fynbos

Fynbos & Flora

The nature reserve hosts a unique combination of Fynbos and grass plains. The Fynbos landscape is arguably one of the most beautiful in the world.

Fynbos, the primary vegetation on the reserve which resembles wild flowers, is endemic to the Western Cape region and exists nowhere else in the world, drawing unique bird-life and mammals. An abundance of indigenous plants such as Proteas, Ericas, and Restios provide year round enjoyment and colour.

Birding in Fynbos is a once in a lifetime experience with endemic birds frequently seen.

Fynbos, meaning “fine bush” in Afrikaans is the natural shrubland  or heathland vegetation occurring in a small belt of the Western Cape of South Africa, mainly in winter rainfall coastal and mountainous areas with a Mediterranean climate.

Source: Wikipedia 

Flora

Click here to view list of Fynbos

A Deeper Understanding

Gondwana forms part of the Thicket and Fynbos biomes which Mucina and Rutherford have broadly classified the locale as Swellendam Silcrete Fynbos, Southern Cape Valley Thicket and Mosselbay Shale Renosterveld (2006).

Swellendam Silcrete Fynbos is regarded as the transition between Fynbos and Renosterveld. This vegetation unit is dominated by an asteraceae element. Mosselbay Shale Renosterveld can be described as a medium tall, medium dense shrubland where thicket patches and thicket elements are common (Rebelo, et al., 2006). The Southern Cape Valley Thicket is described as a medium to tall dense shrubland with fynbos and renosterveld elements. (Hoare D. B., et al., 2006).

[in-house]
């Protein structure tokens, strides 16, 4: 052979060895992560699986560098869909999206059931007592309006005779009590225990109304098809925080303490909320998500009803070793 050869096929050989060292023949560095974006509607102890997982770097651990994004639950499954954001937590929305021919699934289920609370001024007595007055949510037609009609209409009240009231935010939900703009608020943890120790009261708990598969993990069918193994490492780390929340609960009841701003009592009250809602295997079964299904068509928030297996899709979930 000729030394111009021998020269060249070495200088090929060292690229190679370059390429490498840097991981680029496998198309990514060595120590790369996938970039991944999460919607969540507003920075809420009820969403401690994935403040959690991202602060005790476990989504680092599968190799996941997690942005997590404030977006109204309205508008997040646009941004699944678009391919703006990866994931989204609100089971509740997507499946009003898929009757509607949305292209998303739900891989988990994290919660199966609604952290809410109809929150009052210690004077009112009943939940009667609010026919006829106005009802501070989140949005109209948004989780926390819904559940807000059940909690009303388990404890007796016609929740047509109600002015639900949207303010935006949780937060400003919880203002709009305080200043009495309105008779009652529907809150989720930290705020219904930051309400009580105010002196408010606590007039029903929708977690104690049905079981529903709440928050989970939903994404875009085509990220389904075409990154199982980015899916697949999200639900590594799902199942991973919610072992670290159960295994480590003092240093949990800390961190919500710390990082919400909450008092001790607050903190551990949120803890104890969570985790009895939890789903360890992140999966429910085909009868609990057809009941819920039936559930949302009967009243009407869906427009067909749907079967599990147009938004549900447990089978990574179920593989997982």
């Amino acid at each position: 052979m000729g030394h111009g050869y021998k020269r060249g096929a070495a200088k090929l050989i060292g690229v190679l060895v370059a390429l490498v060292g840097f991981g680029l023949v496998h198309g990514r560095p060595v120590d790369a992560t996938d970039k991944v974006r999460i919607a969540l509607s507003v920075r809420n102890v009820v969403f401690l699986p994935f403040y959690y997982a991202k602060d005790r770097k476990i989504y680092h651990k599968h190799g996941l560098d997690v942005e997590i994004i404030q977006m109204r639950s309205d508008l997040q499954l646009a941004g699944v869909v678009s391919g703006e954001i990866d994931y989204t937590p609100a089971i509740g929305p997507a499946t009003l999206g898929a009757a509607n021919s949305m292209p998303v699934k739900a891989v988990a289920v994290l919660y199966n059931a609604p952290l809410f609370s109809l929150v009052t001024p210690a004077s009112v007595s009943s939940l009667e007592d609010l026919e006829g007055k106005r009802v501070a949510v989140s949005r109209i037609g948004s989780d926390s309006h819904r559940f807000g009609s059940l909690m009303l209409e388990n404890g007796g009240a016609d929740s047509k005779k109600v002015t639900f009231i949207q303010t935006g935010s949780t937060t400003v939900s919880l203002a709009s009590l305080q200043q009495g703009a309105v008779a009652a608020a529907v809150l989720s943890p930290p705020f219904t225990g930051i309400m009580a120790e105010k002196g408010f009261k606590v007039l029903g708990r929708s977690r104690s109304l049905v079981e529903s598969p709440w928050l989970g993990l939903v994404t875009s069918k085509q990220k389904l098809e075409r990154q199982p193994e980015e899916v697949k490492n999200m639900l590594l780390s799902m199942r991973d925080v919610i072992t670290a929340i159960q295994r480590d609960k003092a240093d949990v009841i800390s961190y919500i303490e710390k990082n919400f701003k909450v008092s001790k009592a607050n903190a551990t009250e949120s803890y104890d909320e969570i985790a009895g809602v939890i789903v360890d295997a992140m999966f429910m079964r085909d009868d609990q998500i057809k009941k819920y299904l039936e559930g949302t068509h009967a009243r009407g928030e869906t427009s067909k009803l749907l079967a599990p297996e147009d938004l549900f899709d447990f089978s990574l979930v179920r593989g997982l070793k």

The Sub Tropical Thicket Ecosystem Programme (STEP), have identified the area as Gouritz Thicket, Herbertsdale Renosterveld Thicket and Blanco Renosterveld Fynbos (Vlok & Euston-Brown, 2002). A mosaic of plant communities is established on Gondwana. Extensive vegetation mapping and surveying of the reserve has revealed eight major vegetation units. The function of placing these homogenous entities into categories is to establish a relationship with similar plant communities to such a degree that it can sustain grazing and browsing value and potential for plant biomass production independent of each plant community (Van Rooyen, 2002).

Figure 4: Fine Scale Vegetation of Gondwana Game Reserve and surrounds (Gouritz Initiative Planning). (Lombard & Wolf, 2004).

Based on the variety of plant community’s on Gondwana, this may require different management implications of each vegetation unit (i.e. suitable species allocated to each vegetation unit may differ.) Major distinctions for plant communities are made on the basis of physiognomy, growth form or species composition of the study area (Van Rooyen, 2002). Classification of plant communities reveals that Gondwana hosts a large diversity of flora species.

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